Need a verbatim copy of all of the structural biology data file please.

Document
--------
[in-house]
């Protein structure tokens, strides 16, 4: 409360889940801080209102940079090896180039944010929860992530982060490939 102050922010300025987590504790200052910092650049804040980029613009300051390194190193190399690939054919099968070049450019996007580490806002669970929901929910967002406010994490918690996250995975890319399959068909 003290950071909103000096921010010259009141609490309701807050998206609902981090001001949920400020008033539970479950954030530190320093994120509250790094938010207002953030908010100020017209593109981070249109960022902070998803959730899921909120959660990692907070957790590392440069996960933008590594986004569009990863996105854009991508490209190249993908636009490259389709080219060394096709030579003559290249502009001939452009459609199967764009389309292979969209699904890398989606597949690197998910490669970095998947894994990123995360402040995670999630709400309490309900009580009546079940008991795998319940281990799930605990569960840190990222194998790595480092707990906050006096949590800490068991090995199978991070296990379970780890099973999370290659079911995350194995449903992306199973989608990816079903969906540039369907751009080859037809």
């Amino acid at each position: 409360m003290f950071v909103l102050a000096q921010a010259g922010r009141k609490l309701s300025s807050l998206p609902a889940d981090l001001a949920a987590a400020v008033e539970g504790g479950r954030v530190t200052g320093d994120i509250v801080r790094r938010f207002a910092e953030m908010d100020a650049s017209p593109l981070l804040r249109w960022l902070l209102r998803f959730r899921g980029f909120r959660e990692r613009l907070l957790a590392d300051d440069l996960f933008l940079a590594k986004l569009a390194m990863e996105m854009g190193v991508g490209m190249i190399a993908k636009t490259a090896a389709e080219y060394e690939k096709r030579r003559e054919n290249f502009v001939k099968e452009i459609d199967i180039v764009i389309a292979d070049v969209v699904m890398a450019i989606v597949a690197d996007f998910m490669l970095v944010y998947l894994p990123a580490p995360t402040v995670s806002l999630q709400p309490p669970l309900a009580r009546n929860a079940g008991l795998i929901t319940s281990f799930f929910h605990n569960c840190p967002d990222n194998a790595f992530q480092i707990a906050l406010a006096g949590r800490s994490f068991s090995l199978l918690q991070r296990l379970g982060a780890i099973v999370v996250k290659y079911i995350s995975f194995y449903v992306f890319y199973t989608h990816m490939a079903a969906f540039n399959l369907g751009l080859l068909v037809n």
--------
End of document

[in-house]
């Protein structure tokens, strides 16, 4: 409360889940801080209102940079090896180039944010929860992530982060490939 102050922010300025987590504790200052910092650049804040980029613009300051390194190193190399690939054919099968070049450019996007580490806002669970929901929910967002406010994490918690996250995975890319399959068909 003290950071909103000096921010010259009141609490309701807050998206609902981090001001949920400020008033539970479950954030530190320093994120509250790094938010207002953030908010100020017209593109981070249109960022902070998803959730899921909120959660990692907070957790590392440069996960933008590594986004569009990863996105854009991508490209190249993908636009490259389709080219060394096709030579003559290249502009001939452009459609199967764009389309292979969209699904890398989606597949690197998910490669970095998947894994990123995360402040995670999630709400309490309900009580009546079940008991795998319940281990799930605990569960840190990222194998790595480092707990906050006096949590800490068991090995199978991070296990379970780890099973999370290659079911995350194995449903992306199973989608990816079903969906540039369907751009080859037809």
């Amino acid at each position: 409360m003290f950071v909103l102050a000096q921010a010259g922010r009141k609490l309701s300025s807050l998206p609902a889940d981090l001001a949920a987590a400020v008033e539970g504790g479950r954030v530190t200052g320093d994120i509250v801080r790094r938010f207002a910092e953030m908010d100020a650049s017209p593109l981070l804040r249109w960022l902070l209102r998803f959730r899921g980029f909120r959660e990692r613009l907070l957790a590392d300051d440069l996960f933008l940079a590594k986004l569009a390194m990863e996105m854009g190193v991508g490209m190249i190399a993908k636009t490259a090896a389709e080219y060394e690939k096709r030579r003559e054919n290249f502009v001939k099968e452009i459609d199967i180039v764009i389309a292979d070049v969209v699904m890398a450019i989606v597949a690197d996007f998910m490669l970095v944010y998947l894994p990123a580490p995360t402040v995670s806002l999630q709400p309490p669970l309900a009580r009546n929860a079940g008991l795998i929901t319940s281990f799930f929910h605990n569960c840190p967002d990222n194998a790595f992530q480092i707990a906050l406010a006096g949590r800490s994490f068991s090995l199978l918690q991070r296990l379970g982060a780890i099973v999370v996250k290659y079911i995350s995975f194995y449903v992306f890319y199973t989608h990816m490939a079903a969906f540039n399959l369907g751009l080859l068909v037809n």